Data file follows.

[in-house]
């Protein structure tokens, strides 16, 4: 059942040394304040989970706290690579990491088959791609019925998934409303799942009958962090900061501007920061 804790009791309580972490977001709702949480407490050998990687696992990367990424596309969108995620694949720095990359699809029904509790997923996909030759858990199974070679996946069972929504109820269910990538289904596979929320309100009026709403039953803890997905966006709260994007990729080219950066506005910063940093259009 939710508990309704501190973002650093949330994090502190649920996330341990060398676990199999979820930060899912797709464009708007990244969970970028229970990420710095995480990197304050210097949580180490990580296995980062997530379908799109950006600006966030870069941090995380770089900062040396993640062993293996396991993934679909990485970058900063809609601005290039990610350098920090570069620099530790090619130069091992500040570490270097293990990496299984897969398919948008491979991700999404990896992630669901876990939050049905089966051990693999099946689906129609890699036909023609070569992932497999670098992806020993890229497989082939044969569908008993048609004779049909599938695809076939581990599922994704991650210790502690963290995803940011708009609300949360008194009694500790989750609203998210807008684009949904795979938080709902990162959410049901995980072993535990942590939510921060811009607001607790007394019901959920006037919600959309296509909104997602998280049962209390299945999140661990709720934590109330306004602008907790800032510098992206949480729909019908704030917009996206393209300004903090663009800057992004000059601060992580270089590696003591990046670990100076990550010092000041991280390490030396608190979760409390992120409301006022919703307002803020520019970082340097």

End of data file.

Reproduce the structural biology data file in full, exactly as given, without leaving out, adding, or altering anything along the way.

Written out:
[in-house]
């Protein structure tokens, strides 16, 4: 059942040394304040989970706290690579990491088959791609019925998934409303799942009958962090900061501007920061 804790009791309580972490977001709702949480407490050998990687696992990367990424596309969108995620694949720095990359699809029904509790997923996909030759858990199974070679996946069972929504109820269910990538289904596979929320309100009026709403039953803890997905966006709260994007990729080219950066506005910063940093259009 939710508990309704501190973002650093949330994090502190649920996330341990060398676990199999979820930060899912797709464009708007990244969970970028229970990420710095995480990197304050210097949580180490990580296995980062997530379908799109950006600006966030870069941090995380770089900062040396993640062993293996396991993934679909990485970058900063809609601005290039990610350098920090570069620099530790090619130069091992500040570490270097293990990496299984897969398919948008491979991700999404990896992630669901876990939050049905089966051990693999099946689906129609890699036909023609070569992932497999670098992806020993890229497989082939044969569908008993048609004779049909599938695809076939581990599922994704991650210790502690963290995803940011708009609300949360008194009694500790989750609203998210807008684009949904795979938080709902990162959410049901995980072993535990942590939510921060811009607001607790007394019901959920006037919600959309296509909104997602998280049962209390299945999140661990709720934590109330306004602008907790800032510098992206949480729909019908704030917009996206393209300004903090663009800057992004000059601060992580270089590696003591990046670990100076990550010092000041991280390490030396608190979760409390992120409301006022919703307002803020520019970082340097």